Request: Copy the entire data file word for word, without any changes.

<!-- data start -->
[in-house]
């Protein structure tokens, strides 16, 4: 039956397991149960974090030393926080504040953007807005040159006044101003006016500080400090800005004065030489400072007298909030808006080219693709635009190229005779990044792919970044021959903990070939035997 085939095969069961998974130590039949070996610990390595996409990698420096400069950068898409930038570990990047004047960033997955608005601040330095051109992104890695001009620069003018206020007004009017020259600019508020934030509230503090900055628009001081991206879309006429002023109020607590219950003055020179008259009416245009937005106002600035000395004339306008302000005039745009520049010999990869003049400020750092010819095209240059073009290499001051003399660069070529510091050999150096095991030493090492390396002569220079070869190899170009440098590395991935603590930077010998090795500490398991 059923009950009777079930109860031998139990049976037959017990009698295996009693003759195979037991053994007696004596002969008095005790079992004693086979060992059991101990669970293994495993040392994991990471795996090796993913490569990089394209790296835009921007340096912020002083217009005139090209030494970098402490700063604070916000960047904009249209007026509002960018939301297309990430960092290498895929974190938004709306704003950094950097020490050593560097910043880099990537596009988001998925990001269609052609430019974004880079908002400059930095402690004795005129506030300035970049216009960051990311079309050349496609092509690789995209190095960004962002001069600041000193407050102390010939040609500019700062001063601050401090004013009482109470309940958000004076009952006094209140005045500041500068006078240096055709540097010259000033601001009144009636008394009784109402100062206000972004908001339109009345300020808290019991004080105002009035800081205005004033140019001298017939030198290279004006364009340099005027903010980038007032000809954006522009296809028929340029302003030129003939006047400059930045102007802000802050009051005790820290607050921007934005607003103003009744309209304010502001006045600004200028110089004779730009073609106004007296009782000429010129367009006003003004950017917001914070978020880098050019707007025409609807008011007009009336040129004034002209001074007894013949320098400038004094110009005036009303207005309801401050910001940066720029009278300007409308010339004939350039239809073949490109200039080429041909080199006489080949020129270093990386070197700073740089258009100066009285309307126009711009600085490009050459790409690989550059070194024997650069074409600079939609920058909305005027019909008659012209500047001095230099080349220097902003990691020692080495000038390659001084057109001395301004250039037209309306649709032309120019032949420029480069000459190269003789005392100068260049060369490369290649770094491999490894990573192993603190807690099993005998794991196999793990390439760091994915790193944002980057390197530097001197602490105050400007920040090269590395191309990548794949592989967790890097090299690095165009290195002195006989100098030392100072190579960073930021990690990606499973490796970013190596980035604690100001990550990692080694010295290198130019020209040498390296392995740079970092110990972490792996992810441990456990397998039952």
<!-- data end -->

[in-house]
């Protein structure tokens, strides 16, 4: 039956397991149960974090030393926080504040953007807005040159006044101003006016500080400090800005004065030489400072007298909030808006080219693709635009190229005779990044792919970044021959903990070939035997 085939095969069961998974130590039949070996610990390595996409990698420096400069950068898409930038570990990047004047960033997955608005601040330095051109992104890695001009620069003018206020007004009017020259600019508020934030509230503090900055628009001081991206879309006429002023109020607590219950003055020179008259009416245009937005106002600035000395004339306008302000005039745009520049010999990869003049400020750092010819095209240059073009290499001051003399660069070529510091050999150096095991030493090492390396002569220079070869190899170009440098590395991935603590930077010998090795500490398991 059923009950009777079930109860031998139990049976037959017990009698295996009693003759195979037991053994007696004596002969008095005790079992004693086979060992059991101990669970293994495993040392994991990471795996090796993913490569990089394209790296835009921007340096912020002083217009005139090209030494970098402490700063604070916000960047904009249209007026509002960018939301297309990430960092290498895929974190938004709306704003950094950097020490050593560097910043880099990537596009988001998925990001269609052609430019974004880079908002400059930095402690004795005129506030300035970049216009960051990311079309050349496609092509690789995209190095960004962002001069600041000193407050102390010939040609500019700062001063601050401090004013009482109470309940958000004076009952006094209140005045500041500068006078240096055709540097010259000033601001009144009636008394009784109402100062206000972004908001339109009345300020808290019991004080105002009035800081205005004033140019001298017939030198290279004006364009340099005027903010980038007032000809954006522009296809028929340029302003030129003939006047400059930045102007802000802050009051005790820290607050921007934005607003103003009744309209304010502001006045600004200028110089004779730009073609106004007296009782000429010129367009006003003004950017917001914070978020880098050019707007025409609807008011007009009336040129004034002209001074007894013949320098400038004094110009005036009303207005309801401050910001940066720029009278300007409308010339004939350039239809073949490109200039080429041909080199006489080949020129270093990386070197700073740089258009100066009285309307126009711009600085490009050459790409690989550059070194024997650069074409600079939609920058909305005027019909008659012209500047001095230099080349220097902003990691020692080495000038390659001084057109001395301004250039037209309306649709032309120019032949420029480069000459190269003789005392100068260049060369490369290649770094491999490894990573192993603190807690099993005998794991196999793990390439760091994915790193944002980057390197530097001197602490105050400007920040090269590395191309990548794949592989967790890097090299690095165009290195002195006989100098030392100072190579960073930021990690990606499973490796970013190596980035604690100001990550990692080694010295290198130019020209040498390296392995740079970092110990972490792996992810441990456990397998039952």